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Client Certificate Mapping

Updated: August 22, 2005

Applies To: Windows Server 2003, Windows Server 2003 with SP1

You can authenticate users who log on with a client certificate by creating mappings, which relate the certificate information to a Windows user account. After you create and enable a certificate mapping, each time a user logs on with a client certificate, your Web server automatically associates that user with the appropriate Windows user account. This way, you can automatically authenticate users who log on with client certificates, without requiring the use of other supported authentication methods such as Basic, Digest, or Integrated Windows authentication. There are three ways to map client certificates: Directory Service (DS) mapping, one-to-one mapping, and many-to-one mapping.

Directory Service Mapping

Directory Service (DS) certificate mapping uses native Windows Active Directory features to authenticate users with client certificates. There are advantages and disadvantages to using DS mapping. For example, an advantage is that the client certificate information is shared across many servers. A disadvantage, however, is that wildcard matching is not as advanced as it is in the IIS mapper.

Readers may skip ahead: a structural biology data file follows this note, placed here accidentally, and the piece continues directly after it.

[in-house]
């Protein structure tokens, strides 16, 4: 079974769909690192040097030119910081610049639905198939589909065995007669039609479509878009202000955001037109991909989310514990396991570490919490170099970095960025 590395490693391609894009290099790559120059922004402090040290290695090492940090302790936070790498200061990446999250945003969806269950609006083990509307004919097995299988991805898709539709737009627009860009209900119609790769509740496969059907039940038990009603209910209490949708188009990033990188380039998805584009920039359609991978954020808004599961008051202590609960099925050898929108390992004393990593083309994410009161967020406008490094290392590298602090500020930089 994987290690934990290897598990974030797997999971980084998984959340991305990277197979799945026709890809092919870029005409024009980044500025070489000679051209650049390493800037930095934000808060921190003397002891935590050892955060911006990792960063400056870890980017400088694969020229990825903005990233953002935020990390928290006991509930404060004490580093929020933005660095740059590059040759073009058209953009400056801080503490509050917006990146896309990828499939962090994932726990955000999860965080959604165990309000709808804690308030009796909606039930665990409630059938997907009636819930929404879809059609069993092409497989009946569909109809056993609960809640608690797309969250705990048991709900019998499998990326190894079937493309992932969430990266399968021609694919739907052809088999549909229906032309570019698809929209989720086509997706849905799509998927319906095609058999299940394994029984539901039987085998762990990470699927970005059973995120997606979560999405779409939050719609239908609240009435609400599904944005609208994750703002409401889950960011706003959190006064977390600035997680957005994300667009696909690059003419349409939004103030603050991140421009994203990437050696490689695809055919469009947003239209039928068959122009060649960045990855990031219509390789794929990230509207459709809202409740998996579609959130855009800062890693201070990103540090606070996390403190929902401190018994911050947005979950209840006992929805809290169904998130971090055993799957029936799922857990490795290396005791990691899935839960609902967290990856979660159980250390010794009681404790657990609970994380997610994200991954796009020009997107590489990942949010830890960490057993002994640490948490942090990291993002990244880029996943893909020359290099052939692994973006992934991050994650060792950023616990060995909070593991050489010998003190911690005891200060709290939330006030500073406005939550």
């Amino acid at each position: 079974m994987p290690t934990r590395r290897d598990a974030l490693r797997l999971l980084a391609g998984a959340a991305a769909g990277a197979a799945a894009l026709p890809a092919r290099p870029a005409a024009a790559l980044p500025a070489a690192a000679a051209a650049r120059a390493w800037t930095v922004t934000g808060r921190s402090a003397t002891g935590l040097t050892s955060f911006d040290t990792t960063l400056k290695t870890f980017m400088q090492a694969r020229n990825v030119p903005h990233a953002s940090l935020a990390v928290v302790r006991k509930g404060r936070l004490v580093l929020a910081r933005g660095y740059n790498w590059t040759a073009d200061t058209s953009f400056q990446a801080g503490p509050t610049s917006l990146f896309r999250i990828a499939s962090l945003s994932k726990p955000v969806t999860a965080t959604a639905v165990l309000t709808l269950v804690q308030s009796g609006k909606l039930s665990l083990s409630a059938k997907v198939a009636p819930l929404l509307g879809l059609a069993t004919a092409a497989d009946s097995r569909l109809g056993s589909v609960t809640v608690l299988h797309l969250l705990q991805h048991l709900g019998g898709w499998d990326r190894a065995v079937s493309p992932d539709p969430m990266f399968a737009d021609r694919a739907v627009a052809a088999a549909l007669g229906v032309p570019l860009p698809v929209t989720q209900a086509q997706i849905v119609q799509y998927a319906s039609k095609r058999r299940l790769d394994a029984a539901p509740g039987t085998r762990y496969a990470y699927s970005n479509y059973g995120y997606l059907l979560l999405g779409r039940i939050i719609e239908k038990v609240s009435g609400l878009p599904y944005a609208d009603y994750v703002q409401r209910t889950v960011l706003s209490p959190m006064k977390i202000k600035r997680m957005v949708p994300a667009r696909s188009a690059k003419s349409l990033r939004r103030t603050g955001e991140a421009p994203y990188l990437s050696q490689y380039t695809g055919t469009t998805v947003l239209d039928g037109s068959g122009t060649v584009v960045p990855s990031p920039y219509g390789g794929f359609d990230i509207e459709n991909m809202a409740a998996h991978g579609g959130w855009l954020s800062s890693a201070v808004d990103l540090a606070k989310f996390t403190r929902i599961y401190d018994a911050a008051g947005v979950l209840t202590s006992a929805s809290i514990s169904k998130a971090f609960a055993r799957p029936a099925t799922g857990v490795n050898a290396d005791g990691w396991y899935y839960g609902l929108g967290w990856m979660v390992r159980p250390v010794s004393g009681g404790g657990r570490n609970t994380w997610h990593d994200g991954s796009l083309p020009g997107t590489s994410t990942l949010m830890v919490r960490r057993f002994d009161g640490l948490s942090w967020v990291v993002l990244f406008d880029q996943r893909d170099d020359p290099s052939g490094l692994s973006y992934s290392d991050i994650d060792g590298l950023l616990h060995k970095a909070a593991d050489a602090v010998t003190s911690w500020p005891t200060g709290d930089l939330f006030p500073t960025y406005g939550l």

You can enable DS mapping only at the Master properties level, and only if you are a member of a Windows domain. Activating DS mapping will exclude the use of one-to-one and many-to-one mapping for the entire World Wide Web Publishing Service (WWW service).

One-to-One Mapping

One-to-one mapping maps individual client certificates to accounts. The server compares the copy of the client certificate it holds with the client certificate that is sent by the browser. The two must be absolutely identical for the mapping to proceed. If a client gets another certificate containing all of the same user information, it must be mapped again.

Many-to-One Mapping

Many-to-one mapping uses wildcard matching rules that verify whether a client certificate contains specific information, such as issuer or subject. This mapping does not compare the actual client certificate, but rather accepts all client certificates that fulfill the specific criteria. If a client gets another certificate containing all of the same user information, the existing mapping will work.

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